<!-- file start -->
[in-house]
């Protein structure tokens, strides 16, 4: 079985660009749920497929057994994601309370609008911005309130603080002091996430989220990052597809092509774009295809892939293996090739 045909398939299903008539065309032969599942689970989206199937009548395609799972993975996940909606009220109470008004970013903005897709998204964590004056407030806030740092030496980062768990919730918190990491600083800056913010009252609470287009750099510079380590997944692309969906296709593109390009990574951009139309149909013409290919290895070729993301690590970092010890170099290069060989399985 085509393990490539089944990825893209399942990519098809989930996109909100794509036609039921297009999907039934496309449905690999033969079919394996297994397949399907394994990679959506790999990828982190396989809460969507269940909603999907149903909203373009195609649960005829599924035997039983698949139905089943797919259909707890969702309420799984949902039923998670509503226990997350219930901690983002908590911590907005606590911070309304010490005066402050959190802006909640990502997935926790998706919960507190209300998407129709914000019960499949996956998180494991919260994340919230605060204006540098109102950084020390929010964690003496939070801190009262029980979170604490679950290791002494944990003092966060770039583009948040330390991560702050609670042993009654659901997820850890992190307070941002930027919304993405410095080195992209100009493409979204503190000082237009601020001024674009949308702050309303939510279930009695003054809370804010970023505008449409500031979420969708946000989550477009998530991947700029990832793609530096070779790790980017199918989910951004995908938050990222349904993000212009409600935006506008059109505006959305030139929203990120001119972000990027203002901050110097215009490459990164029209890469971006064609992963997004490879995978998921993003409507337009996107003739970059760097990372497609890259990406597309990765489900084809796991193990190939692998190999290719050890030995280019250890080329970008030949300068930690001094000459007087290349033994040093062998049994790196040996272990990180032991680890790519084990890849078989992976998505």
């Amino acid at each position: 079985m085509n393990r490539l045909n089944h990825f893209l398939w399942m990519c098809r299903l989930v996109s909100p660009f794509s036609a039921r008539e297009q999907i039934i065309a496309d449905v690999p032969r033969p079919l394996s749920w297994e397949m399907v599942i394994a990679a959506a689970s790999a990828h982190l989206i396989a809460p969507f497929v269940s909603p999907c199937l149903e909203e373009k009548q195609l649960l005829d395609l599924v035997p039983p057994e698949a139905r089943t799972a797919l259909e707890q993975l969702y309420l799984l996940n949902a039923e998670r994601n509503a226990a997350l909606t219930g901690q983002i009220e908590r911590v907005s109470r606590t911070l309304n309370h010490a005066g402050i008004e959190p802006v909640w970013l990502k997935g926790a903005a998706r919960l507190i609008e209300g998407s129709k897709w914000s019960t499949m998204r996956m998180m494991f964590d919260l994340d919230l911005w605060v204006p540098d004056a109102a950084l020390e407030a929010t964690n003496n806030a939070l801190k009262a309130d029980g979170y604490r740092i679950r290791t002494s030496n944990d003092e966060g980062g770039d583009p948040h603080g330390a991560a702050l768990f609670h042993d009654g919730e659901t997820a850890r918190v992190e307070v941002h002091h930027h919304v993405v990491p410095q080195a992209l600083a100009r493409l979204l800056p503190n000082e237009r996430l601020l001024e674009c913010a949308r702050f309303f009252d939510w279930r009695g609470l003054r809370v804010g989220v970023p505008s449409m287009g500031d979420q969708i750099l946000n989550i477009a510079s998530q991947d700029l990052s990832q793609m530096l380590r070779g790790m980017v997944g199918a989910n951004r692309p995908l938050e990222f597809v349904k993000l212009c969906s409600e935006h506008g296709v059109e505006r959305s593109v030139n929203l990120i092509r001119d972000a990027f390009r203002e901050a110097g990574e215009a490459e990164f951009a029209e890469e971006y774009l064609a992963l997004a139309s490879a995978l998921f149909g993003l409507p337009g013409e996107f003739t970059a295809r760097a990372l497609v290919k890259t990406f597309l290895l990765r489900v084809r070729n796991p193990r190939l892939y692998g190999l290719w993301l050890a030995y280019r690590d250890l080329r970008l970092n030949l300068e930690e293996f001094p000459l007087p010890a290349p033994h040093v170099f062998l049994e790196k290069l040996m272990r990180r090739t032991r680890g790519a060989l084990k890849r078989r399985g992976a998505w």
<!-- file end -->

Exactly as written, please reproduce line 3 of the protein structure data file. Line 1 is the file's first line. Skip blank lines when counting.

């Amino acid at each position: 079985m085509n393990r490539l045909n089944h990825f893209l398939w399942m990519c098809r299903l989930v996109s909100p660009f794509s036609a039921r008539e297009q999907i039934i065309a496309d449905v690999p032969r033969p079919l394996s749920w297994e397949m399907v599942i394994a990679a959506a689970s790999a990828h982190l989206i396989a809460p969507f497929v269940s909603p999907c199937l149903e909203e373009k009548q195609l649960l005829d395609l599924v035997p039983p057994e698949a139905r089943t799972a797919l259909e707890q993975l969702y309420l799984l996940n949902a039923e998670r994601n509503a226990a997350l909606t219930g901690q983002i009220e908590r911590v907005s109470r606590t911070l309304n309370h010490a005066g402050i008004e959190p802006v909640w970013l990502k997935g926790a903005a998706r919960l507190i609008e209300g998407s129709k897709w914000s019960t499949m998204r996956m998180m494991f964590d919260l994340d919230l911005w605060v204006p540098d004056a109102a950084l020390e407030a929010t964690n003496n806030a939070l801190k009262a309130d029980g979170y604490r740092i679950r290791t002494s030496n944990d003092e966060g980062g770039d583009p948040h603080g330390a991560a702050l768990f609670h042993d009654g919730e659901t997820a850890r918190v992190e307070v941002h002091h930027h919304v993405v990491p410095q080195a992209l600083a100009r493409l979204l800056p503190n000082e237009r996430l601020l001024e674009c913010a949308r702050f309303f009252d939510w279930r009695g609470l003054r809370v804010g989220v970023p505008s449409m287009g500031d979420q969708i750099l946000n989550i477009a510079s998530q991947d700029l990052s990832q793609m530096l380590r070779g790790m980017v997944g199918a989910n951004r692309p995908l938050e990222f597809v349904k993000l212009c969906s409600e935006h506008g296709v059109e505006r959305s593109v030139n929203l990120i092509r001119d972000a990027f390009r203002e901050a110097g990574e215009a490459e990164f951009a029209e890469e971006y774009l064609a992963l997004a139309s490879a995978l998921f149909g993003l409507p337009g013409e996107f003739t970059a295809r760097a990372l497609v290919k890259t990406f597309l290895l990765r489900v084809r070729n796991p193990r190939l892939y692998g190999l290719w993301l050890a030995y280019r690590d250890l080329r970008l970092n030949l300068e930690e293996f001094p000459l007087p010890a290349p033994h040093v170099f062998l049994e790196k290069l040996m272990r990180r090739t032991r680890g790519a060989l084990k890849r078989r399985g992976a998505w």